The solids are regenerated in zone or well 22 and then flow therefrom through a transfer line or standpipe 33. This standpipe is in a diagonal position connecting zone 22 with the bottom of a reactor vessel 35. The standpipe contains a slide valve 36 for automatically controlling the rate of flow in the line. lust above the slide valve, aeration gas is fed into the line through source 37 to prevent defluidization.

The reactor 35 is a vertical cylindrical vessel which has connected thereto a conical shaped body portion 39 as a bottom end. Inside the reactor and just above the conically shaped bottom 39 is a circular grid plate 40 which covers the cross-section of the vesseLi The re actant materials in the case of hydroforming are naphtha d tandfrecycle gas. yThe.recyelefgasLisfjfed into thebottorn :tof the. Y(reactor, below'.A thejgrid plate 1 40,. by `means `of line v1542;;.vvlfiereaswthe naphtha isfetltfroma lheader orsupply line 43- and is :distributedinto the reactor, above the grid.platefdllbytwo oppositely disposed lines 44 and A45. These reactant `materials `contact-.a mass or" line catalytic solids to form a fluid bed havingaslevel :47 in` tbeulpper` part-.of i the: reactor. VVThe .gaseous i product .is'disenga-.ged` from Vthe `catalyst bedVand. enters a cyclone Atseparatorllb,iwherein any entrained solids are recovered andreturned .to the iluidbedthrough dip-leg The y.Separated gaseous product leaves the cyclone through line Strand is passed toa productvrecovery system (not .shown). :As .a `resultol-the hydroforming reaction, a

tcarbonaceous material :is fdepositedon the catalyst which :The recycled linely divided solids which are introduced into combustion Zone 7 by means of lineltl, are in a `iluid condition. This recycle line servesvas a standpipe by providing a iiuistatic pressure of sutlicient magnitude to permitre-entry of solids into vessel 5. The solidsin :this standpipe can `possess densities of about 15 to 50' pounds per cubic toot, preferably about 35 i to 45. The .recycledsolids canenter combustion zone 7 in a direct manner asshown in Figure l, or alternatively, standpipe `,10.can combine .withoxygen-containinggas inlet 9, and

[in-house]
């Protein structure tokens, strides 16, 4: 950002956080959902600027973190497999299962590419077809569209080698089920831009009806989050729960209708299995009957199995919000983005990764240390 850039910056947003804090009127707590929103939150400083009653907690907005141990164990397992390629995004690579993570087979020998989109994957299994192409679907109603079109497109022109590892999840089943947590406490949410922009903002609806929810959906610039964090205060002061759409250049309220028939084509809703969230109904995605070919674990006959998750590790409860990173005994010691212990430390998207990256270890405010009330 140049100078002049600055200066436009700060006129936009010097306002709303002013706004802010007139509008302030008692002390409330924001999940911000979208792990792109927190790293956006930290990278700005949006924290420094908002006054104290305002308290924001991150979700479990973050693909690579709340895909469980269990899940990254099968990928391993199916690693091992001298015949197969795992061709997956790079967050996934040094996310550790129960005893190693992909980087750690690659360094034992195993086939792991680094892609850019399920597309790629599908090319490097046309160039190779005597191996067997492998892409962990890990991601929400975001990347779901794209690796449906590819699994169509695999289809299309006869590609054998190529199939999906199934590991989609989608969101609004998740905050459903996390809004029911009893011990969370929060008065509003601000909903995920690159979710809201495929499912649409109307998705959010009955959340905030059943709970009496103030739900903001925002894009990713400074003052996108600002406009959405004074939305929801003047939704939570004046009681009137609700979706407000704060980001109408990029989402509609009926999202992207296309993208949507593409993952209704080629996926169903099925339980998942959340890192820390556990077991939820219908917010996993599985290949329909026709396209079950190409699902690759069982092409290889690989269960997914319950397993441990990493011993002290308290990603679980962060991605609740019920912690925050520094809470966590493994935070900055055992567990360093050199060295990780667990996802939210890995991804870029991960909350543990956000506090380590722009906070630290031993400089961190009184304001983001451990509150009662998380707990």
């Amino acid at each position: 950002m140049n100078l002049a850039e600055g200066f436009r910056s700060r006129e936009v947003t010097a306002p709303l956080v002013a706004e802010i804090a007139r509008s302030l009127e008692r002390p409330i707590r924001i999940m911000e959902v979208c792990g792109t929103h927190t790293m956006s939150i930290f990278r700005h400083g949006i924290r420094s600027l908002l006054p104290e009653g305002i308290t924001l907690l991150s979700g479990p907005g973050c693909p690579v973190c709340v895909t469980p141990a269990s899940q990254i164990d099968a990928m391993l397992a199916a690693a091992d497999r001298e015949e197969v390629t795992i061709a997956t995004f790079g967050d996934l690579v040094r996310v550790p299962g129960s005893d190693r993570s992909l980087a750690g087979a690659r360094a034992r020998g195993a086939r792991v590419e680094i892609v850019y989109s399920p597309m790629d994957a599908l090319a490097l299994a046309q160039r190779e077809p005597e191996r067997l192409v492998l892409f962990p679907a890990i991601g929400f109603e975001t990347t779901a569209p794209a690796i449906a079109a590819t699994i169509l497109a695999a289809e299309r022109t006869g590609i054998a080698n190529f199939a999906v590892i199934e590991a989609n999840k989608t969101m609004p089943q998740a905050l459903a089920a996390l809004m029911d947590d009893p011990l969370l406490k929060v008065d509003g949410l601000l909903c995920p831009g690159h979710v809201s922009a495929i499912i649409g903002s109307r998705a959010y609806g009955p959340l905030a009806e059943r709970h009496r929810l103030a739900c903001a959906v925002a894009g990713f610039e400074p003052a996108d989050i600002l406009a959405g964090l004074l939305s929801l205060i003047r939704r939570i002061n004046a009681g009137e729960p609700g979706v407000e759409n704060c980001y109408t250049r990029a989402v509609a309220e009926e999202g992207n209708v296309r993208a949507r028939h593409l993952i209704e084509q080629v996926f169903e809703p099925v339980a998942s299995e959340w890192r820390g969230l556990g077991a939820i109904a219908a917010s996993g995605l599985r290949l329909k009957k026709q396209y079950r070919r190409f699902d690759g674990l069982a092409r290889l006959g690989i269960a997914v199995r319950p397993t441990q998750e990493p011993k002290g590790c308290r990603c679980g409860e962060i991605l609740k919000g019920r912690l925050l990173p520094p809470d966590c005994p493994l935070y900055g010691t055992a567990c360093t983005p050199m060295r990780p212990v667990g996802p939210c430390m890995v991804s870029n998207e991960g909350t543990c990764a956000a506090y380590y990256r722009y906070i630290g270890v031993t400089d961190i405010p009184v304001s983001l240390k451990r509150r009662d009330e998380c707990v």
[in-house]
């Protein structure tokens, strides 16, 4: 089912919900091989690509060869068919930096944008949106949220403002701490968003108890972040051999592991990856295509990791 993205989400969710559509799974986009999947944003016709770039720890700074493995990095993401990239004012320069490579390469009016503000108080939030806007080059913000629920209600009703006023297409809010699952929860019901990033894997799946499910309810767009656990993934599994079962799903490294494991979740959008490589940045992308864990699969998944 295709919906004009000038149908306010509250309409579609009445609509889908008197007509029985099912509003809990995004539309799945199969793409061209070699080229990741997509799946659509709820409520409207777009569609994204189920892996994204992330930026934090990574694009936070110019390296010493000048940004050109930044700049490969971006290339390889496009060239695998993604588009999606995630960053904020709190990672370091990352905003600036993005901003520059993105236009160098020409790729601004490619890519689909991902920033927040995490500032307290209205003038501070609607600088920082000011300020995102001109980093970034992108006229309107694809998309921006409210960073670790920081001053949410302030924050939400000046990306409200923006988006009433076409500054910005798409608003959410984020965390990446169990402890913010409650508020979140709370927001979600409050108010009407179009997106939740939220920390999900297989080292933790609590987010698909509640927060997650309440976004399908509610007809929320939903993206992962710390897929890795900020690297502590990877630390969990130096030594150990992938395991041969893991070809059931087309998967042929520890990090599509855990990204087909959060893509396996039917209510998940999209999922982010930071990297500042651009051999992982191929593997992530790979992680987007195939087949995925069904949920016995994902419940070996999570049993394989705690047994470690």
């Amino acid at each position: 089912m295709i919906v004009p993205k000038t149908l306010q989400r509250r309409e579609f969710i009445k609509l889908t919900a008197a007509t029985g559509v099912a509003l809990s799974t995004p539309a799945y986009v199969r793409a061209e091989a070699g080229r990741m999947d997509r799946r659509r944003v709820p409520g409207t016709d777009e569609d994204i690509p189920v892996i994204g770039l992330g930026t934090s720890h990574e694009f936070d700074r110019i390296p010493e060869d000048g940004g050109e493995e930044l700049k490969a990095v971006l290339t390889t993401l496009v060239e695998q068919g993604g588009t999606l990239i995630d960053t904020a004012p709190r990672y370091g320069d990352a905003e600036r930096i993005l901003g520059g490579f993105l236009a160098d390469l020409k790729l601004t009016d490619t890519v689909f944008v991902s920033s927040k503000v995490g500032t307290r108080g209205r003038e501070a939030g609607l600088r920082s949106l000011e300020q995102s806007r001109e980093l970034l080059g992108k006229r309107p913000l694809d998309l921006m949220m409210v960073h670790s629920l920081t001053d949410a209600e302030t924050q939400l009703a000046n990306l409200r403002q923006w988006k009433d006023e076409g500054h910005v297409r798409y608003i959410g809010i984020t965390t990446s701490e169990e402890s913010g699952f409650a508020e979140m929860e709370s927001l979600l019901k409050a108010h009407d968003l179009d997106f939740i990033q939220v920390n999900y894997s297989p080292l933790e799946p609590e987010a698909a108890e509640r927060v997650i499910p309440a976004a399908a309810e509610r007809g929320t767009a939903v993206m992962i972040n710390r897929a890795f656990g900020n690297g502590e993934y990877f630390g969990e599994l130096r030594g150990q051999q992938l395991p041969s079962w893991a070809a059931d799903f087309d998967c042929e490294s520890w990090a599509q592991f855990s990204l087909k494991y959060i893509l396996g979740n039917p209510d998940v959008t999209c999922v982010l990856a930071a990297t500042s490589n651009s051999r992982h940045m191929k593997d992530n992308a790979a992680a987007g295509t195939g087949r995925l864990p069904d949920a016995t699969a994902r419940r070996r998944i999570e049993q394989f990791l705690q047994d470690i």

as` a combined streamenter the bottom part ofthe com-A abustion zone. The advantage in the arrangement shown mtFigure lV is :thatlocaloverheating is avoided by introducing the streams separately intozonel', where-excessive `rises in. temperature :are olfset by the presence oflarger quantities fof cooler i materials.

Our.inventionispracticed as a means of `remo fing rcombustible materials from nely divided so-lids and e-producing va regenerated streamgof solids havinga desired elevated temperature. 'To -attain the elevated tempera- .ture, part of the Vburningis elected in the `secondary Vcombustion `zonerepresented aswell r22'. in Figure l. Burning in the secondary zone is essential `for this pur- ;pose, sincethe streamot gaseous materials and solids pass through cooler 13 after leaving stripping `zone 6. `By meansof cooler 13, the solidsrnay attain a ternperaturein the range of abouttl()D to 900F., consequently some combustible material should be burned in the .secondary combustion zone in order to produce afstream of regenerated solids having the desired elevated temperature, such as in the order of about `1000 `to 19.60 F. Temperatures `in excess of 1200" F. are not sought for solids which serve as catalytic bodies, because `at such higher temperatures the solids may undergo undesirable chemical and physical changes. The relative amounts of burning `in the primaryl and secondary zones would be practiced with greater latitude, if additional cooling through some means other than ycooler ,i3 were employed for the secondaryburning zone. e However, the

use of the additional cooling means would necessitate` additional costs of construction, operation, etc., and

. tent.

solidsiwhichf enter the;4 system im either,-strippingazonea vorudirectly into primarycombustion zone 7; y(2.) the of solids entering the primary combustion zonet-as a recycle stream to the Weight of thetsolilds `entering-the system a contaminated state is defined hereafter as .the recycle ratio. .As `a .practical .matter, litwis not advisable to cool the combined streams of `solids' below `about 600JF., becausethe carbonaceous material-fwhich is usually produced in hydrocarbon conversion `reactions may not burn at lower temperatures.